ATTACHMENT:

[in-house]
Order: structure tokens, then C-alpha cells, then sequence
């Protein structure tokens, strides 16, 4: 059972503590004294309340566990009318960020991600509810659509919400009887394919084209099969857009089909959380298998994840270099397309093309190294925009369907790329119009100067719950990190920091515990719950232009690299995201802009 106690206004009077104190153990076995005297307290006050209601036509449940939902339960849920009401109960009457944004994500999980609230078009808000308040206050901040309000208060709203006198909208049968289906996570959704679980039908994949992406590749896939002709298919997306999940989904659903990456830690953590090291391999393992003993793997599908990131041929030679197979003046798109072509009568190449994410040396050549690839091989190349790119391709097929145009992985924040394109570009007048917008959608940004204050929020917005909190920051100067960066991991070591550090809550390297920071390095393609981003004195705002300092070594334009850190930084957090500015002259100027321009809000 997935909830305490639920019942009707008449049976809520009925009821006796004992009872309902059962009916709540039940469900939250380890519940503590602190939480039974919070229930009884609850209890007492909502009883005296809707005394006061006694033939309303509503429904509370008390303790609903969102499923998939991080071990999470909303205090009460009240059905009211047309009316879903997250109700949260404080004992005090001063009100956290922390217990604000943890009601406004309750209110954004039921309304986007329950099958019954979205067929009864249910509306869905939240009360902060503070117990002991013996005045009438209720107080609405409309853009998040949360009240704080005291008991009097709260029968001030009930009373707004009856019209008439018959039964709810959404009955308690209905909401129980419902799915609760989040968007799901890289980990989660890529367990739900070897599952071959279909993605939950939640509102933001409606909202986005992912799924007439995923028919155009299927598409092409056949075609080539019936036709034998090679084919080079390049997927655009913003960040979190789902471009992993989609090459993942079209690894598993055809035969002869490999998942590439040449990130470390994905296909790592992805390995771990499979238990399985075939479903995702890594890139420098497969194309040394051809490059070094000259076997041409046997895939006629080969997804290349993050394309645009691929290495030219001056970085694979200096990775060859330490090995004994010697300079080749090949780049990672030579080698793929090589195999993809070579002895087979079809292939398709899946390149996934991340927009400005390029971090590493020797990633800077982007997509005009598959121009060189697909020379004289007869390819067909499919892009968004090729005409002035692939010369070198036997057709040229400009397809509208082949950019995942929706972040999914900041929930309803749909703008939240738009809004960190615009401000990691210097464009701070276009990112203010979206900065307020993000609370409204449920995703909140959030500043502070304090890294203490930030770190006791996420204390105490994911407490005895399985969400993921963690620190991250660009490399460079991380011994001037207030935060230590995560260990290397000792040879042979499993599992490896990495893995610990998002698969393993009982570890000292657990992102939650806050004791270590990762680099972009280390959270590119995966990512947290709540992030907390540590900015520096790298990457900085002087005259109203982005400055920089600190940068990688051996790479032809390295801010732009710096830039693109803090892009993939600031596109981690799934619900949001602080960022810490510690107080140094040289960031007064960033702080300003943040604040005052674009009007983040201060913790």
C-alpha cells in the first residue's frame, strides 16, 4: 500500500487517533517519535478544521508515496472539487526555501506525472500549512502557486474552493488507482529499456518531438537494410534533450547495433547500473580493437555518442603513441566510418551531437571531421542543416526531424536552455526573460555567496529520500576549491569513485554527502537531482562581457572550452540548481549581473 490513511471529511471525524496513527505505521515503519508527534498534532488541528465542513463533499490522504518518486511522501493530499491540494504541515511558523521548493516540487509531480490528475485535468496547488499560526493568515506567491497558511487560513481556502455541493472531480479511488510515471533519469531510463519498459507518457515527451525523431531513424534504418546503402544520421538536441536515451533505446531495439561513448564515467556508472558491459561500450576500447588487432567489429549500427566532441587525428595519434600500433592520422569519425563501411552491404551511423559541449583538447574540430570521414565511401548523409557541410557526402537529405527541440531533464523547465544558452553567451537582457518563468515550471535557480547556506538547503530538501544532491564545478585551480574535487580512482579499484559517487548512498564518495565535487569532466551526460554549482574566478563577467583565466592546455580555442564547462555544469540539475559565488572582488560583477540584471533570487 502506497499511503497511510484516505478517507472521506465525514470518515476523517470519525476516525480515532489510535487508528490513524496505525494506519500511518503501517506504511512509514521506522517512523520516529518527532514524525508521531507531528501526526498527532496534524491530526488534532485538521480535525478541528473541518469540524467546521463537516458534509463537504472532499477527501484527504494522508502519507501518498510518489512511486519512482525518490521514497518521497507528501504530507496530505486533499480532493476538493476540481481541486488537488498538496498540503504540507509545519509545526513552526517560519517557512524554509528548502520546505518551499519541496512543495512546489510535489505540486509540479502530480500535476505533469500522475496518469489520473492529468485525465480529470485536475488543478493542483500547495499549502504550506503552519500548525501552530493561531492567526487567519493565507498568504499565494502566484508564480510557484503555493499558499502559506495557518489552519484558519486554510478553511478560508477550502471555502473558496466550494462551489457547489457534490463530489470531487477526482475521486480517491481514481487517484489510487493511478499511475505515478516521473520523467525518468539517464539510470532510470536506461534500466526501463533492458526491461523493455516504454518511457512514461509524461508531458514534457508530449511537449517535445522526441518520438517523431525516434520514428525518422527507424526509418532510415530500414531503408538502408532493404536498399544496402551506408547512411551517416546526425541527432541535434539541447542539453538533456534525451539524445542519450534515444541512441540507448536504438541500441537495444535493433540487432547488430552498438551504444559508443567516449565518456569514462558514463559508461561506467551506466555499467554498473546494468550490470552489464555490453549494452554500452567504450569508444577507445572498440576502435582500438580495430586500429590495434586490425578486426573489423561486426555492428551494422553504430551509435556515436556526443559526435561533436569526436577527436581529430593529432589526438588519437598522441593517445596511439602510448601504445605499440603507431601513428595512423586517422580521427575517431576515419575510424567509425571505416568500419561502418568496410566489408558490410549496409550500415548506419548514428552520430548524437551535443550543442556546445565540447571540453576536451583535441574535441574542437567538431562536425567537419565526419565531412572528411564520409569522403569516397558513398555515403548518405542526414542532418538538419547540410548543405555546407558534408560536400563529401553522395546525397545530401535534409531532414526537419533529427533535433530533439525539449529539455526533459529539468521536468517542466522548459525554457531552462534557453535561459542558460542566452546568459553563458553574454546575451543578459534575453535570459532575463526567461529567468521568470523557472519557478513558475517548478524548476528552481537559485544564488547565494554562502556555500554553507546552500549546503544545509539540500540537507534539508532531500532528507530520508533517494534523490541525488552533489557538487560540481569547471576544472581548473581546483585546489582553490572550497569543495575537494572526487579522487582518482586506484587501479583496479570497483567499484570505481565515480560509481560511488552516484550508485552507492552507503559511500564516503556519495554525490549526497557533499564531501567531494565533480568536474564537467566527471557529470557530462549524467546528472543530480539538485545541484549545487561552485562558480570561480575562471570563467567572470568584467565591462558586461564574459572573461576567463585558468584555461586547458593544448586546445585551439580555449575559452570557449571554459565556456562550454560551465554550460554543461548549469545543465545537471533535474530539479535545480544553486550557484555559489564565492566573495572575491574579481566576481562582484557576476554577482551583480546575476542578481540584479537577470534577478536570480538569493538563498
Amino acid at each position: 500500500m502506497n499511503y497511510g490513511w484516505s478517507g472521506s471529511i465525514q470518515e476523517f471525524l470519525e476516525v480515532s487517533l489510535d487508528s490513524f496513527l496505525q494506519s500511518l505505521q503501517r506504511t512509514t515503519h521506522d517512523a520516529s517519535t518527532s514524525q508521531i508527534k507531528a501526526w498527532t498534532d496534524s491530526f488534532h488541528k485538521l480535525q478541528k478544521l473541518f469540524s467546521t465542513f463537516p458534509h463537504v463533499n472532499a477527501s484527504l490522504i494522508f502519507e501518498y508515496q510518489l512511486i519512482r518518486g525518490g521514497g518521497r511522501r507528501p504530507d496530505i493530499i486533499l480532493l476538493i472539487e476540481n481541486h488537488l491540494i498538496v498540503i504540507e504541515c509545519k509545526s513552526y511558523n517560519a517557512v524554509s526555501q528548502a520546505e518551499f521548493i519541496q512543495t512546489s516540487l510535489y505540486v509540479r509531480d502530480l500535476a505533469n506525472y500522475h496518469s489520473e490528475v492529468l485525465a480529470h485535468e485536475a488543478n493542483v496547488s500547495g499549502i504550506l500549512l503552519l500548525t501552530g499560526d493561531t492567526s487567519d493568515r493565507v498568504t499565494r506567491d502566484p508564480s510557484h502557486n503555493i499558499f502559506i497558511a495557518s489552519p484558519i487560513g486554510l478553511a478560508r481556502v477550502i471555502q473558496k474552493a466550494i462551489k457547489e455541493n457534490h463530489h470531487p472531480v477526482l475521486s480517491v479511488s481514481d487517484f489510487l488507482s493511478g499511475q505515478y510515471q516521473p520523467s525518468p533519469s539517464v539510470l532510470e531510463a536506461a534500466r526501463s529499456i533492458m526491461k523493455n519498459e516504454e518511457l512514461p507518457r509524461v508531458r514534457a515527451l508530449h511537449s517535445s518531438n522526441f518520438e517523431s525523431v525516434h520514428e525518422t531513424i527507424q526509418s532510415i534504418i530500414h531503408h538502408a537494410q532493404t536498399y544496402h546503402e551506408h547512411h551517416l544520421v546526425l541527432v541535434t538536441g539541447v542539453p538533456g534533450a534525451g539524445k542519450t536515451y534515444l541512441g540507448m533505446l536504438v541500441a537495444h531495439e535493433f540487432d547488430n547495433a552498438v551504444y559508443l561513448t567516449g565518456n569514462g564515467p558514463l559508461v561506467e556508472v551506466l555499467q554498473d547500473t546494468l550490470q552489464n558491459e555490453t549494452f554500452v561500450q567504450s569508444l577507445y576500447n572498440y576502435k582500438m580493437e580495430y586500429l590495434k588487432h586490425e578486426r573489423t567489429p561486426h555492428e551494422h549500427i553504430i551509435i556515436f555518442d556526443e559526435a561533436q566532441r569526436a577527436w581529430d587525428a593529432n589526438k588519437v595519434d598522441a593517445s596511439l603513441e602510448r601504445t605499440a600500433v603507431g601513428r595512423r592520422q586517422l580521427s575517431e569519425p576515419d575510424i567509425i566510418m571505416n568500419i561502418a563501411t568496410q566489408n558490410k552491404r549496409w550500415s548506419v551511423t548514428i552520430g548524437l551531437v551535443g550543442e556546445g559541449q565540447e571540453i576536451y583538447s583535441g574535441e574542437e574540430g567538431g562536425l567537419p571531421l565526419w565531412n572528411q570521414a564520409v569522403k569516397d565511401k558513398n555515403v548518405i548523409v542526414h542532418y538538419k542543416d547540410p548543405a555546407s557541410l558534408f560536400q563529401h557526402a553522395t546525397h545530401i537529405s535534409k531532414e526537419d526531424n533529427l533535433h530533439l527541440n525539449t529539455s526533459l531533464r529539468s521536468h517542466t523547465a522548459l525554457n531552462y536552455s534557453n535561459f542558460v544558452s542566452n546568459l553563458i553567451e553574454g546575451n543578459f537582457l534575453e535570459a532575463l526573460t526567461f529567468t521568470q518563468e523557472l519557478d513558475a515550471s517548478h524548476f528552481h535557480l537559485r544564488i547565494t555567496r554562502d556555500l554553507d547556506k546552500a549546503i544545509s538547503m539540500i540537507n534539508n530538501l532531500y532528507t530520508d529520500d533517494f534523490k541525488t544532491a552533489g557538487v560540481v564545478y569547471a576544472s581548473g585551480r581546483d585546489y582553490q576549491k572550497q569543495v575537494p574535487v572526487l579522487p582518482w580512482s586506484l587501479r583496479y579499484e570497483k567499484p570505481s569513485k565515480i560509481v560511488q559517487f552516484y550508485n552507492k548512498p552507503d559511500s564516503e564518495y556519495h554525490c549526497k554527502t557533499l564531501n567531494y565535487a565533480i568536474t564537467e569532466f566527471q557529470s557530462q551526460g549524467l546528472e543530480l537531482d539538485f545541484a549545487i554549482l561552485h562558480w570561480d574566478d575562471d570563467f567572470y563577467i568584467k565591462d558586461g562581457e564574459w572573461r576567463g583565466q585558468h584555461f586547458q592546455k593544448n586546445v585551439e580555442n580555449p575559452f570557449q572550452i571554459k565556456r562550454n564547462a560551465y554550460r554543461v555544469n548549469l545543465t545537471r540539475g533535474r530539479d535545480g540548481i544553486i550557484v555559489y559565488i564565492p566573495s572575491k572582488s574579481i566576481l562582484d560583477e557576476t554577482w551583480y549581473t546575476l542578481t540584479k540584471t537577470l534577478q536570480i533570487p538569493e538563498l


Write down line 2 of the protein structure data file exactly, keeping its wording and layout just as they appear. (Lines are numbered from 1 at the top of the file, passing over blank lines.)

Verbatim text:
Order: structure tokens, then C-alpha cells, then sequence